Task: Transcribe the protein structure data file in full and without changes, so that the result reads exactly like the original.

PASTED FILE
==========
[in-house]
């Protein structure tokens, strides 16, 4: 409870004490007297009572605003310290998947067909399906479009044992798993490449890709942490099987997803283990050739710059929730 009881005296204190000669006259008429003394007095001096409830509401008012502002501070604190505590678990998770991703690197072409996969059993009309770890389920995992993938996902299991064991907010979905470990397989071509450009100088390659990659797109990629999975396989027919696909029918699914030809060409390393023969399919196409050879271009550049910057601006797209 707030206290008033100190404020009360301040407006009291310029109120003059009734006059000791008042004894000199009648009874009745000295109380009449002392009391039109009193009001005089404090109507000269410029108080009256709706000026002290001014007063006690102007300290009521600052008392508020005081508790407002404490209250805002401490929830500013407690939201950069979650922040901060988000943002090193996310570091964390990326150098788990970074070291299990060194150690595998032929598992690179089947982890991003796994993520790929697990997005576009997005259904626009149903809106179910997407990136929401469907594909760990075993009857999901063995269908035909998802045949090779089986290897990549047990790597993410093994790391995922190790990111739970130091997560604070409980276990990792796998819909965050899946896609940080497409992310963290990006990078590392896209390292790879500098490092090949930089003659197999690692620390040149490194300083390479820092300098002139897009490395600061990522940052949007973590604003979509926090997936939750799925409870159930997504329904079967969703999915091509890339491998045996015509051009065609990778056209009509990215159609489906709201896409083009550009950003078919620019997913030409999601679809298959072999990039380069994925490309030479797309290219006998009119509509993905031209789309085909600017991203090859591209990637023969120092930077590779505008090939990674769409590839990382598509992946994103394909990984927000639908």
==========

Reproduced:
[in-house]
């Protein structure tokens, strides 16, 4: 409870004490007297009572605003310290998947067909399906479009044992798993490449890709942490099987997803283990050739710059929730 009881005296204190000669006259008429003394007095001096409830509401008012502002501070604190505590678990998770991703690197072409996969059993009309770890389920995992993938996902299991064991907010979905470990397989071509450009100088390659990659797109990629999975396989027919696909029918699914030809060409390393023969399919196409050879271009550049910057601006797209 707030206290008033100190404020009360301040407006009291310029109120003059009734006059000791008042004894000199009648009874009745000295109380009449002392009391039109009193009001005089404090109507000269410029108080009256709706000026002290001014007063006690102007300290009521600052008392508020005081508790407002404490209250805002401490929830500013407690939201950069979650922040901060988000943002090193996310570091964390990326150098788990970074070291299990060194150690595998032929598992690179089947982890991003796994993520790929697990997005576009997005259904626009149903809106179910997407990136929401469907594909760990075993009857999901063995269908035909998802045949090779089986290897990549047990790597993410093994790391995922190790990111739970130091997560604070409980276990990792796998819909965050899946896609940080497409992310963290990006990078590392896209390292790879500098490092090949930089003659197999690692620390040149490194300083390479820092300098002139897009490395600061990522940052949007973590604003979509926090997936939750799925409870159930997504329904079967969703999915091509890339491998045996015509051009065609990778056209009509990215159609489906709201896409083009550009950003078919620019997913030409999601679809298959072999990039380069994925490309030479797309290219006998009119509509993905031209789309085909600017991203090859591209990637023969120092930077590779505008090939990674769409590839990382598509992946994103394909990984927000639908």